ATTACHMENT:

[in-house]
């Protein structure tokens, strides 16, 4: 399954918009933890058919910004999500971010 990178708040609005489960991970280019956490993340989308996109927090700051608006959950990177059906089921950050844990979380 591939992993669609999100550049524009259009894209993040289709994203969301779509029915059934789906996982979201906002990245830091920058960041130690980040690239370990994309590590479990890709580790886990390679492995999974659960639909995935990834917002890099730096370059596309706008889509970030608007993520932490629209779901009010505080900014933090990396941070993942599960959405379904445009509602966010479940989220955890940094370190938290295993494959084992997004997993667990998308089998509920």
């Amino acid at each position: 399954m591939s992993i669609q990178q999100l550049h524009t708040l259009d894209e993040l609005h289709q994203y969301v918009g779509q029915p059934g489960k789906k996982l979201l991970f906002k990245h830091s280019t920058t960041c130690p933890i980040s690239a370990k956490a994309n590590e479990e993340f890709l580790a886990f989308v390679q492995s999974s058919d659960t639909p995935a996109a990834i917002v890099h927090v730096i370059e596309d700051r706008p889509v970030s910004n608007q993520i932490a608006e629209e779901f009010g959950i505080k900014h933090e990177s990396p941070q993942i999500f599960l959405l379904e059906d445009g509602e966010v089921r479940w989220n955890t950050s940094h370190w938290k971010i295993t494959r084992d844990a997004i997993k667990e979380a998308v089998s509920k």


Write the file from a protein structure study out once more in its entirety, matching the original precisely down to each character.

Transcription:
[in-house]
């Protein structure tokens, strides 16, 4: 399954918009933890058919910004999500971010 990178708040609005489960991970280019956490993340989308996109927090700051608006959950990177059906089921950050844990979380 591939992993669609999100550049524009259009894209993040289709994203969301779509029915059934789906996982979201906002990245830091920058960041130690980040690239370990994309590590479990890709580790886990390679492995999974659960639909995935990834917002890099730096370059596309706008889509970030608007993520932490629209779901009010505080900014933090990396941070993942599960959405379904445009509602966010479940989220955890940094370190938290295993494959084992997004997993667990998308089998509920």
């Amino acid at each position: 399954m591939s992993i669609q990178q999100l550049h524009t708040l259009d894209e993040l609005h289709q994203y969301v918009g779509q029915p059934g489960k789906k996982l979201l991970f906002k990245h830091s280019t920058t960041c130690p933890i980040s690239a370990k956490a994309n590590e479990e993340f890709l580790a886990f989308v390679q492995s999974s058919d659960t639909p995935a996109a990834i917002v890099h927090v730096i370059e596309d700051r706008p889509v970030s910004n608007q993520i932490a608006e629209e779901f009010g959950i505080k900014h933090e990177s990396p941070q993942i999500f599960l959405l379904e059906d445009g509602e966010v089921r479940w989220n955890t950050s940094h370190w938290k971010i295993t494959r084992d844990a997004i997993k667990e979380a998308v089998s509920k």